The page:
BitClout has taken an aggressive growth strategy here, turning that model on its head. The startup has pre-populated the BitClout network with 15,000 accounts after scraping information from popular public Twitter profiles. This means that BitClout users can buy shares of Kim Kardashian’s social coin or Elon Musk’s without those individuals ever having signed up for a profile or agreeing to it. This hasn’t been well-received by all of those who unwittingly had accounts set up on their behalf including many crypto-savvy users who got scooped up in the initial wave of seeding.
The startup’s founder says that this effort was largely an effort to prevent handle squatting and user impersonation but he believes that as the platform opens, a sizable pre-purchase of creator coins reserved for the owners of these accounts will entice those users to verify their handles to claim the funds.
Perhaps BitClout’s most eyebrow raising quirk is that the platform is launching with a way to invest into the platform and convert bitcoin into BitClout, but at launch there’s no way to cash out funds. The project’s founder says that it’s only a matter of time before this is resolved, and points to Coinbase and the Winkelvoss twin’s status as coin holders as a sign of future exchange support to come, but the company has no specifics to share at launch.
While the founders and investors behind the project see a bright future for social currencies on the blockchain, many in the decentralized community have been less impressed with BitClout’s early efforts to achieve viral adoption among creators in a permission-less manner.
“BitClout will make a great case study on how badly crypto projects can mess up incentive engineering when they try to monetize social networks.” Jay Graber, a decentralized platform researcher involved in Twitter’s bluesky effort, said in a tweet. “Trust and reputation are key, and if you create a sketchy platform and mess with people’s reputations without their consent it is not going to go well.”
If BitClout comes out of the gate and manages to convert enough of its pre-seeded early adopter list that there is value in joining its closed ecosystem version of a social token then it may have strong early momentum in an explosive new space that many creators are finding valuable. The concepts explored by others in the social currency space are sound, but this particular execution of it is a high-risk one. The network launches tomorrow morning so we’ll see soon enough.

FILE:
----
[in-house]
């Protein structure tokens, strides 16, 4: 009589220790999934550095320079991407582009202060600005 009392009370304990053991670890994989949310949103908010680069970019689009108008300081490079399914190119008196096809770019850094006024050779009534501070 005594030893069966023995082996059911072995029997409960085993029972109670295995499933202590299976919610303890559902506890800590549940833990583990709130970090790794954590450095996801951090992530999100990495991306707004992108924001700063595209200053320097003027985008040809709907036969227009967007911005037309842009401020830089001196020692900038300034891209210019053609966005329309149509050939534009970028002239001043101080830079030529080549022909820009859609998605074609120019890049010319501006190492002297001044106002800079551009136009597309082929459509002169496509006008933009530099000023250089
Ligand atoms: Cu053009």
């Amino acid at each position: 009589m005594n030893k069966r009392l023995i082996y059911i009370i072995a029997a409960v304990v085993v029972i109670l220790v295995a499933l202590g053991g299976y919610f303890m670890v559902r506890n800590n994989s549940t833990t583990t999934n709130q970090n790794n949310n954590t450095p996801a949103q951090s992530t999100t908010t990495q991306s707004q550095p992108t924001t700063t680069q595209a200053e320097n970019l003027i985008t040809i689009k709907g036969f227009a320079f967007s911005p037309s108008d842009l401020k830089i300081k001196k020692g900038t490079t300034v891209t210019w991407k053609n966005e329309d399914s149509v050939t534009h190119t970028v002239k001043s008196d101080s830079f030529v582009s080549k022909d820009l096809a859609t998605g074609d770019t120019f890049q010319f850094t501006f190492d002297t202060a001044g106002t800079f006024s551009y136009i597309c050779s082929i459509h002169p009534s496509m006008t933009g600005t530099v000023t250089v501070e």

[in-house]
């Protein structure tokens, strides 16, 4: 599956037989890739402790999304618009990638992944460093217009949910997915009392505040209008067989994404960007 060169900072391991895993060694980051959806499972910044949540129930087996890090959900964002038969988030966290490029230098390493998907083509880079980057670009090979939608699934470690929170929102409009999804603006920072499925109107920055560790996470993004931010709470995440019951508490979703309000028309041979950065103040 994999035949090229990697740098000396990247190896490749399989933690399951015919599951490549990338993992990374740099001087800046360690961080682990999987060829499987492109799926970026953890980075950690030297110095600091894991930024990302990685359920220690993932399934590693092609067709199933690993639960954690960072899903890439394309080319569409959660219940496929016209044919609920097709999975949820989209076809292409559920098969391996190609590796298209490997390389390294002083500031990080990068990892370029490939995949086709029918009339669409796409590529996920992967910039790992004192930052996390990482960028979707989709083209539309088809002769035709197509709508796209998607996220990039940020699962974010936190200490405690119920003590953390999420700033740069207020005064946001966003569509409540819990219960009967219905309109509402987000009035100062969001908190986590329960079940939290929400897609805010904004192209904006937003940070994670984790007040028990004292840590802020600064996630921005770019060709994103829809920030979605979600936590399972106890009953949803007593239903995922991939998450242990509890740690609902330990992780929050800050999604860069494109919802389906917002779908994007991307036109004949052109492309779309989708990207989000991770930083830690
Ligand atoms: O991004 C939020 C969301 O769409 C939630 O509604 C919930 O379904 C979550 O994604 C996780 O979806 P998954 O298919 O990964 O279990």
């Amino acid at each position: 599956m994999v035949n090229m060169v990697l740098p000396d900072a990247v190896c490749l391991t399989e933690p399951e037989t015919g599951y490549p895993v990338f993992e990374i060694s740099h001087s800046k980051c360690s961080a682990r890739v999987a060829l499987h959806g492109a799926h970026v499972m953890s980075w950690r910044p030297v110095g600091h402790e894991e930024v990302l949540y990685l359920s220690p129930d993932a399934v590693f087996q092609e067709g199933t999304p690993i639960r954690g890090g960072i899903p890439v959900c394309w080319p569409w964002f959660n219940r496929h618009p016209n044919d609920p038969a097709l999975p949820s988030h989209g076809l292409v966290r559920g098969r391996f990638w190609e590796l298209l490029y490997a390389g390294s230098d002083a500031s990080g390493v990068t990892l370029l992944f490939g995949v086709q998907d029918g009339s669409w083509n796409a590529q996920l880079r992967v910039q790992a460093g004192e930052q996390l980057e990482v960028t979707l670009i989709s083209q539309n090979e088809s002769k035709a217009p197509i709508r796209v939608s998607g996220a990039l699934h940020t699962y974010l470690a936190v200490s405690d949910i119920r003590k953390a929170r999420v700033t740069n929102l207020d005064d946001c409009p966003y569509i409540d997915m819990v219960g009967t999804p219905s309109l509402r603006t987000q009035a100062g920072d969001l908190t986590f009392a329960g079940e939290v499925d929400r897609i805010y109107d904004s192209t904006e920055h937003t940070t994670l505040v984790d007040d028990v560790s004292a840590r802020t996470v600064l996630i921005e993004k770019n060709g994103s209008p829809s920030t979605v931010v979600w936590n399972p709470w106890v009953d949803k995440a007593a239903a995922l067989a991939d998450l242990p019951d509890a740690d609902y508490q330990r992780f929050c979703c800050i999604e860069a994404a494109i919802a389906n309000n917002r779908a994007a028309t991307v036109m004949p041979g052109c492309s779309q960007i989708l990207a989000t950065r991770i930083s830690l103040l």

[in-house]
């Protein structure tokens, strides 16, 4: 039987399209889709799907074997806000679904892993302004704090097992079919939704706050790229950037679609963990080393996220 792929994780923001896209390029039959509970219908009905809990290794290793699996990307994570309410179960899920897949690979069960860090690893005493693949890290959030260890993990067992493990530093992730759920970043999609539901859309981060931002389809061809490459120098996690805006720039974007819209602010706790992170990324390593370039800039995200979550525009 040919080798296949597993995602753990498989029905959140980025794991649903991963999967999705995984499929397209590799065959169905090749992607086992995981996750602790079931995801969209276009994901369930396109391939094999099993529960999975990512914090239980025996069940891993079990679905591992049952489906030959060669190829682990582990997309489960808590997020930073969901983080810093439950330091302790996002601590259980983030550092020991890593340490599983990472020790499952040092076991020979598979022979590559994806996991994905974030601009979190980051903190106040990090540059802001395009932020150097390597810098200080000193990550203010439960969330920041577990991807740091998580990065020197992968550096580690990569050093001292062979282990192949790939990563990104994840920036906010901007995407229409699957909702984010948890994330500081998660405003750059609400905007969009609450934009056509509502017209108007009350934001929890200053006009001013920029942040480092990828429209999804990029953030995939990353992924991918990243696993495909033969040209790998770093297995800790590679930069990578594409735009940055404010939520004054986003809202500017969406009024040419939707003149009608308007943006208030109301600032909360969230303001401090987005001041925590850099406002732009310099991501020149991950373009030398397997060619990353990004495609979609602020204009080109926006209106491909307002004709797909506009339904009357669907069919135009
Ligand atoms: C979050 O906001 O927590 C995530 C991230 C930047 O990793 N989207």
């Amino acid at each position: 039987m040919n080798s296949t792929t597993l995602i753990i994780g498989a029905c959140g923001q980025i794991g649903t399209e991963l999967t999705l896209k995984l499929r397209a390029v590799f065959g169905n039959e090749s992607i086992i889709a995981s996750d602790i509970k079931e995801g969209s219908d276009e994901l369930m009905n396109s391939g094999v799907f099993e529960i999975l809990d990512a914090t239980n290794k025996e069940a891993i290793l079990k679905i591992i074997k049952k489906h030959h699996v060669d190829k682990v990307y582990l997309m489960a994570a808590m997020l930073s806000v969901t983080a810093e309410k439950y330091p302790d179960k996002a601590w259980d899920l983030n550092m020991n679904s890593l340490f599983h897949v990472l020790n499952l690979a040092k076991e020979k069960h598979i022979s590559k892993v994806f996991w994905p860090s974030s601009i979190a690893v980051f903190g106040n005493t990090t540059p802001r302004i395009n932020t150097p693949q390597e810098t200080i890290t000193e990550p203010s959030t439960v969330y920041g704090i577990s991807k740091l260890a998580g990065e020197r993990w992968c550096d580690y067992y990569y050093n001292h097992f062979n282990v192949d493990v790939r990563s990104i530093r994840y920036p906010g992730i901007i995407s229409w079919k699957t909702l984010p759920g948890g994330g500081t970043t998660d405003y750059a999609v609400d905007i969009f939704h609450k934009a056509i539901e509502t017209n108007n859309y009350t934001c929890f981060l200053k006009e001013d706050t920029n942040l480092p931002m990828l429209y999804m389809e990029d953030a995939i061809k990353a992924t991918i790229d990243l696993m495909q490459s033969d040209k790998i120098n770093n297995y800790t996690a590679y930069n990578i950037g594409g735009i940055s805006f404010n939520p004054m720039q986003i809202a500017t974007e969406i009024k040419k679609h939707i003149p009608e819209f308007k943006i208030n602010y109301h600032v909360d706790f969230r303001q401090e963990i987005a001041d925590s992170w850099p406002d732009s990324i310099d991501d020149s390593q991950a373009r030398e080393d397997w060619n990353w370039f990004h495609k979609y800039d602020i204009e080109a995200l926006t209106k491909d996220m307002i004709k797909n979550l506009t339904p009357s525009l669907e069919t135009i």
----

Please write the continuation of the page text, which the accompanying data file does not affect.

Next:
The country’s currency has sunk to a new low against the dollar, sending prices for once affordable foods soaring out of reach.
If there were any doubt about a cryptocurrency boom, we need look no further than at the explosion of growth of certain companies in the space.
One such company is BlockFi, which today announced it has closed on a massive $350 million Series D funding that values it at $3 billion. While this news in and of itself is certainly attention-getting, it’s even more impressive when you consider the startup just raised a $50 million Series C last August at a $450 million valuation. The latest financing brings its total equity raised since inception to about $450 million, with the company raising $100 million across its seed and Series C rounds.
Zac Prince — who comes from a background in consumer lending — founded BlockFi with Flori Marquez in 2017. The Jersey City, New Jersey-based startup raised $1.6 million in a seed round of funding that closed in 2018 and was led by ConsenSys Ventures and included participation from SoFi.
Prince describes BlockFi as a financial services company for crypto market investors that offers a retail and institutional-facing suite of products. On the retail side of its platform, people can use its mobile app to earn a yield on their crypto holdings (6% on Bitcoin, 8.6% on stablecoins), buy and sell crypto and get low-cost loans secured by the value of their crypto portfolio “so they can get liquidity without selling,” he said. Specifically, clients can buy and sell digital assets (from Bitcoin, Ethereum and Link to Litecoin, PaxG and multiple stablecoins) directly on BlockFi.
The startup is also a lender and provider of trade execution services to institutions participating in digital asset markets.
It’s a model that seems to be working in a big way. Since the end of 2019, BlockFi has seen its client base grow from 10,000 to more than 225,000. Today, BlockFi has 265,000 funded retail clients and over 200 institutional clients.
And it’s lent over $10 billion to its retail, corporate and institutional clients.